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Banks in Australia still dominate the mortgage market as the leading home loan lenders, but in recent years, more Aussies are turning to non-bank lenders. 

What is a non-bank lender? 

A bank is legally an Authorised Deposit Taking Institution (ADI), which means they can take deposits and offer transaction accounts and other products such as mortgages. A non-bank lender is not a deposit-taking institution but rather a business that can provide credit-based products

Non-bank lenders do not hold banking licences, but they are almost always required to either hold an Australian Credit Licence (ACL) or operate as an authorised representative of a licensee. Some of the same government bodies that regulate banks, such as the Australian Securities and Investments Commission (ASIC) and the National Consumer Credit Protection Act, also oversee non-bank lending.

While non-bank lenders cannot accept customer deposits or offer products like savings accounts and term deposits, they can provide things like credit cards, home loans and personal loans — often with competitive rates, fees and approval times. 

Non-bank lenders in Australia

More than 600 non-bank lenders in Australia, according to the Australian Competition and Consumer Commission (ACCC). Some may operate digitally or entirely online to reduce overhead costs. Some examples include: 

  • Athena
  • Firstmac Australia
  • La Trobe Financial
  • Liberty
  • Pepper Money
  • Resimac
  • Tiimely Home (formerly Tic:Toc)
  • Well Money
  • WLTH.

» MORE: Explore our list of home loan lenders in Australia

Lending process

Non-banks follow a similar process to banks when deciding who they lend to. They consider a variety of factors, including: 

  • Income
  • Expenses
  • Savings/investments
  • Deposit
  • Credit history. 

Like all financial institutions, their decision to give you a home loan or not largely depends on how certain they are that you can afford repayments.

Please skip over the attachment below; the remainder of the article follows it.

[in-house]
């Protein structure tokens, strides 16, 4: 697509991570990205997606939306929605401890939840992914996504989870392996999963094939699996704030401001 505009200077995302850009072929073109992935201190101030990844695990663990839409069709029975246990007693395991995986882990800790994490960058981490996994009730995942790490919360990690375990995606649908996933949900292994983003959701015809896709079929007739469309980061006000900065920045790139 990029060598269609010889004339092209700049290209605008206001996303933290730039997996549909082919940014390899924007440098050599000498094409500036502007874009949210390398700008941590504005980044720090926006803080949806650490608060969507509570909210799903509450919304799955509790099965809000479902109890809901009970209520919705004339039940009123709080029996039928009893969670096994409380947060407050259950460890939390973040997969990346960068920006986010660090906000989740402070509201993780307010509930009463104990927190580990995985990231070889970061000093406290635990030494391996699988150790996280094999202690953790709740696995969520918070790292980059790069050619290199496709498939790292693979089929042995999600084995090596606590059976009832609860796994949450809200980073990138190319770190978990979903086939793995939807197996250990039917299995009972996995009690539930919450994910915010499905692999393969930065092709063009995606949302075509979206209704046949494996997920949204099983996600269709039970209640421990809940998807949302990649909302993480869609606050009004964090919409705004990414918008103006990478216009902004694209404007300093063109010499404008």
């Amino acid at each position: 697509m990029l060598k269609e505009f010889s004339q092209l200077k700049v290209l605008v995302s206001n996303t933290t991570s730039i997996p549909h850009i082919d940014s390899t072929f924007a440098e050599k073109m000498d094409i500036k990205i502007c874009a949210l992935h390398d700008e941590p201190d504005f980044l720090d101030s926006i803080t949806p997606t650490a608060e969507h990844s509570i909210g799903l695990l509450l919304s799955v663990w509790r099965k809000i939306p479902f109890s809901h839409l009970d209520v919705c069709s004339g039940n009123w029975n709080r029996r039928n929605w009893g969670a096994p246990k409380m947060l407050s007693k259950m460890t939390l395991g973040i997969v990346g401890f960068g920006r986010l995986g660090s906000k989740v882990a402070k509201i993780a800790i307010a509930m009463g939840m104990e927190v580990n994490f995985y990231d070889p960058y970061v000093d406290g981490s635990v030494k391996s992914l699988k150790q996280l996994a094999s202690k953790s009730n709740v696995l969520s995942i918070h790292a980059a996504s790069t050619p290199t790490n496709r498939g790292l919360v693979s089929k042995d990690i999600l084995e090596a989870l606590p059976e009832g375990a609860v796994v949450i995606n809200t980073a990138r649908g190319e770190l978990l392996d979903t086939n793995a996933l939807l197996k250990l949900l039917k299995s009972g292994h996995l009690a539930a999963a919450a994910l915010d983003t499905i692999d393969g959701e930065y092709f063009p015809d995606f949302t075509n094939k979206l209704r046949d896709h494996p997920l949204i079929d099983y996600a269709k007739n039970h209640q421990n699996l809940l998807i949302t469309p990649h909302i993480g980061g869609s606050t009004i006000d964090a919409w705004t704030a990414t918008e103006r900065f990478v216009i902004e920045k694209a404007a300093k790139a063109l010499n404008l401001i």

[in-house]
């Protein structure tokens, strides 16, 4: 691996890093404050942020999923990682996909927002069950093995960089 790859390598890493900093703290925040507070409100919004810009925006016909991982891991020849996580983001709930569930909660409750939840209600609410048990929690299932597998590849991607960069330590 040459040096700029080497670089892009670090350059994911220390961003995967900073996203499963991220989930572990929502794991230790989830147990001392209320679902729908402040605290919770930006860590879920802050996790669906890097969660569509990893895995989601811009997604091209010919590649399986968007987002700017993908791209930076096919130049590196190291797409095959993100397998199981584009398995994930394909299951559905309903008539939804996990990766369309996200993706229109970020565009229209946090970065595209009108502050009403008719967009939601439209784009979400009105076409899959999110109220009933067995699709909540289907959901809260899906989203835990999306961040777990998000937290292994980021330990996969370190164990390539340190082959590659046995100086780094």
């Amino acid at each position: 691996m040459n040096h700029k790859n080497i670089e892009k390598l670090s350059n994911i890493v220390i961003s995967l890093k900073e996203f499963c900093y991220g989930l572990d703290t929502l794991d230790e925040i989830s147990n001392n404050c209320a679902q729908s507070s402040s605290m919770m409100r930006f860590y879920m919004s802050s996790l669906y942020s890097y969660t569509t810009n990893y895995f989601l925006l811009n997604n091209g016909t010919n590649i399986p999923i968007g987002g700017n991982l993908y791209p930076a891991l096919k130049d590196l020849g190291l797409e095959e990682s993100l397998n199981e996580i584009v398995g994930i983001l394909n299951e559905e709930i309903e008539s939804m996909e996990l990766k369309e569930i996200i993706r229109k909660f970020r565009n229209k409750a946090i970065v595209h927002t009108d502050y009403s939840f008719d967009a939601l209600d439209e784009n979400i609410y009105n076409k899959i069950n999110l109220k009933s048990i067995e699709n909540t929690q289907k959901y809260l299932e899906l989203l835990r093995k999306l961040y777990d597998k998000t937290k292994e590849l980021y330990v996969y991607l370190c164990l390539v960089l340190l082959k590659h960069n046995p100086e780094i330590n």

APRA enforces a serviceability buffer of 3% on bank-issued home loans. This buffer means banks must assess whether you can afford a mortgage if interest rates increase by 3 per cent. 

Non-bank lenders do not hold a banking licence from APRA, so they are not required to enforce this buffer. Theoretically, this means they may be able to lend money to riskier borrowers, but they may still choose to implement their own buffer for approval

» MORE: How much can I borrow for a home loan?

Types of home loans and mortgage products offered

Like banks, non-bank lenders provide various mortgage products that target businesses and a range of borrowers. 

» MORE: Types of home loans in Australia

Non-bank vs. bank lenders

Banks still dominate the national mortgage landscape. Data from 2023 indicates the ten largest mortgage lenders in Australia were banks. Together, they comprised a massive 92 per cent share of the market[1].

In contrast, non-bank lending only represents about 5 per cent of Australia’s financial system. However, their presence has grown considerably in recent years. According to the Reserve Bank of Australia, from 2015 to 2023, non-bank mortgage lending grew nearly twice the rate of banks[2]

That upward trend is due, in part, to the relaxed eligibility criteria non-banks use to approve applicants who may get denied by banks — such as self-employed borrowers with low levels of documentation. By providing an alternative form of funding and increasing lending competition, non-bank lending successfully challenges the big banks for business. 

🤓 Nerdy Tip

If you want the best possible home loan, don’t assume your current bank will just offer it out of kindness. Instead, spending time shopping around and comparing different mortgage options and lenders is essential. And it’s always worthwhile to talk to a mortgage broker about your specific needs. 

» MORE: 10 questions to ask your mortgage broker

Advantages of non-bank lenders

  • To compete with bigger banks, non-bank lenders may offer faster processing times, lower fees or competitive interest rates.
  • Non-bank lenders operate on a smaller scale, which can mean more personalised customer service. 
  • A smaller non-bank lender may be more flexible on the terms of a loan to secure your business. 
  • A non-bank lender may have more flexible eligibility criteria as they are not subject to the APRA 3% serviceability buffer. 

Disadvantages of non-bank lenders

  • Non-bank lenders do not hold an ADI licence, meaning they cannot offer the same features as banks, such as offset accounts
  • They may have less variety of products than a bank.
  • Digital or online non-banks may not have any branches in your region, which could be a challenge if you prefer to chat with someone face-to-face.

Non-bank lenders need funds to lend to borrowers, which they can raise in a few different ways. These include market-based finance, securitisation and through investors who provide peer-to-peer funding. 


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